A charming combination of musical finesse and light theater, the Bach Aria Soloists’ remarkably imaginative program “The Adventures of Don Quixote” enchanted an audience of more than 250 people Saturday at St. Paul’s Episcopal Church.
The 65-minute presentation inspired by Cervantes’ 17th-century novel married the formidable artistry of the Kansas City-based Bach Aria Soloists ensemble with a simple but effective dramatic staging.
In his roles as the narrator and as the hapless Don Quixote, actor Mark Robbins established the setting of several decisive portions of Cervantes’ timeless story from his perch in the church pulpit. Robert Bickers played the role of Don Quixote’s patient squire Sancho Panza with hammy aplomb. Sarah Tannehill Anderson, the ensemble’s vocalist, also elicited laughter as she portrayed Dulcinea, the woman whom Don Quixote absurdly idealized.
The hilarious tale of the woefully misguided Spanish knight errant was balanced by performances of more than a dozen concise compositions that transported the audience to the Iberian peninsula of the Renaissance era.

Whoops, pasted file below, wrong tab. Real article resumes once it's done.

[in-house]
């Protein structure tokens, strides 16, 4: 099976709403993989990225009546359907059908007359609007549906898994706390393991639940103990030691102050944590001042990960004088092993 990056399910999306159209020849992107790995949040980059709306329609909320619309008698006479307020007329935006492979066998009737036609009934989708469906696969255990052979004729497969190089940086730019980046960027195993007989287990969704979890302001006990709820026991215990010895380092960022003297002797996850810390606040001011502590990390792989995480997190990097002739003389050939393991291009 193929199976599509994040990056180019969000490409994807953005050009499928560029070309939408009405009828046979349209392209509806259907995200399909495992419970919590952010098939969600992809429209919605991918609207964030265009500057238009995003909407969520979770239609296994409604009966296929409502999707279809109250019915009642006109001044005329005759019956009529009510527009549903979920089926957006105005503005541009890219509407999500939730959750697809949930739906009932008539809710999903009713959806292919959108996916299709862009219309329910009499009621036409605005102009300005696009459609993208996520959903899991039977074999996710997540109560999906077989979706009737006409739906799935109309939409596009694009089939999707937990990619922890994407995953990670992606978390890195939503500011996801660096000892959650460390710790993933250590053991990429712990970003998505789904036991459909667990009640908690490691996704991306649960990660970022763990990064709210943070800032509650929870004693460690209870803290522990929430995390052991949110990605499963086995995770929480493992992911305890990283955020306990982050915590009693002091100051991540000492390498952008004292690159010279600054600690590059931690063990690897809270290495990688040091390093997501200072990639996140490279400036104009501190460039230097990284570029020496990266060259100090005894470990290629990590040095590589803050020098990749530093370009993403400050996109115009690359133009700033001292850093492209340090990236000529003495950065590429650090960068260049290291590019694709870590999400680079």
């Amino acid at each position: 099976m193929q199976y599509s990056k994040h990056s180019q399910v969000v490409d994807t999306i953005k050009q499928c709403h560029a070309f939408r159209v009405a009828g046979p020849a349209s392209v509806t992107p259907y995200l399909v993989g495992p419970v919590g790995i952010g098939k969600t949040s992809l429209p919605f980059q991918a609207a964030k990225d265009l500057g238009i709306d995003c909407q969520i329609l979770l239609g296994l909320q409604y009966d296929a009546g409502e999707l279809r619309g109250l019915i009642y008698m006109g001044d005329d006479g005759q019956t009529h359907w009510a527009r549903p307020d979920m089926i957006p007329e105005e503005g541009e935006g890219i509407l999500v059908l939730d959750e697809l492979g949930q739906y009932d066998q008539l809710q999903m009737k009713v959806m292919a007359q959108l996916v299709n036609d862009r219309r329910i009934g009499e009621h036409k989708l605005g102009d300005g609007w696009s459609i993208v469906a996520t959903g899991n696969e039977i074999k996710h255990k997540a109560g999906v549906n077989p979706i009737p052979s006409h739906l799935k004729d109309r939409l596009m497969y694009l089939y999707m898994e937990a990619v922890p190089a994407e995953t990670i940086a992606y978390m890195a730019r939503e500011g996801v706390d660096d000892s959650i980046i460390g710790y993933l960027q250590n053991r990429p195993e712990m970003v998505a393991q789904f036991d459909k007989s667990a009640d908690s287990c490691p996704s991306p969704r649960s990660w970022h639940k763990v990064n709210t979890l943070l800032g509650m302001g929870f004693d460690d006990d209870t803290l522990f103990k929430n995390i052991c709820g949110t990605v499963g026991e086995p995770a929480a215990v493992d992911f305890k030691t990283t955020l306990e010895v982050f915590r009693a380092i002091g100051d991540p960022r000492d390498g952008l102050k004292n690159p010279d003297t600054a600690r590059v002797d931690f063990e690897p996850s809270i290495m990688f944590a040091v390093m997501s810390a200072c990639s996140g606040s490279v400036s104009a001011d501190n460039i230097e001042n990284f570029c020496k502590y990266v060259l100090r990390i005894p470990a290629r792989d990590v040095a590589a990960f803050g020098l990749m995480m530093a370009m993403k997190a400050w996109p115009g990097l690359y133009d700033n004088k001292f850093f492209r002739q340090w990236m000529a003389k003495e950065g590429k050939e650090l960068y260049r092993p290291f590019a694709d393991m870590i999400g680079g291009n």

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The program opened with an appropriately dramatic 16th-century composition for organ written by Antonio de Cabezón. Keyboardist Elisa Williams Bickers switched to harpsichord for the remainder of the evening.
Joined by guest cellist Sascha Groschang, the core ensemble of violinist Elizabeth Suh Lane, stringed instrument wizard Beau Bledsoe, Anderson and Bickers displayed impeccable group interplay. The stately works didn’t allow for individual flourishes, but Lane’s contribution was accentuated by the church’s marvelous acoustics. She played with controlled fire on jaunty selections and with expressive melancholy during reserved pieces.
Anderson’s singing was delectable on an interpretation of Gaspar Sanz’s “Marizápalos,” a sensual song about an amorous tryst. The soprano’s reading of the somber Catalan piece “La Mare de Déu” was equally effective.
Without a fixed performance venue, Bach Aria Soloists concerts transpire at sites that suit the tone of each program. The Old World atmosphere of St. Paul's Episcopal Church provided ideal ambiance for “The Adventures of Don Quixote.” Yet only people seated near the center aisle in the front of the church enjoyed unimpeded views of the musicians. Furthermore, ill-timed pops and groans of what sounded like the building’s radiators marred a delicate reading of Henry du Bailly's tender 17th-century meditation. “Yo Soy la Locura.”
These minor hindrances were no match for the ensemble’s talent and creativity. Unlike the delusional Don Quixote, the members of Bach Aria Soloists know exactly what they’re doing.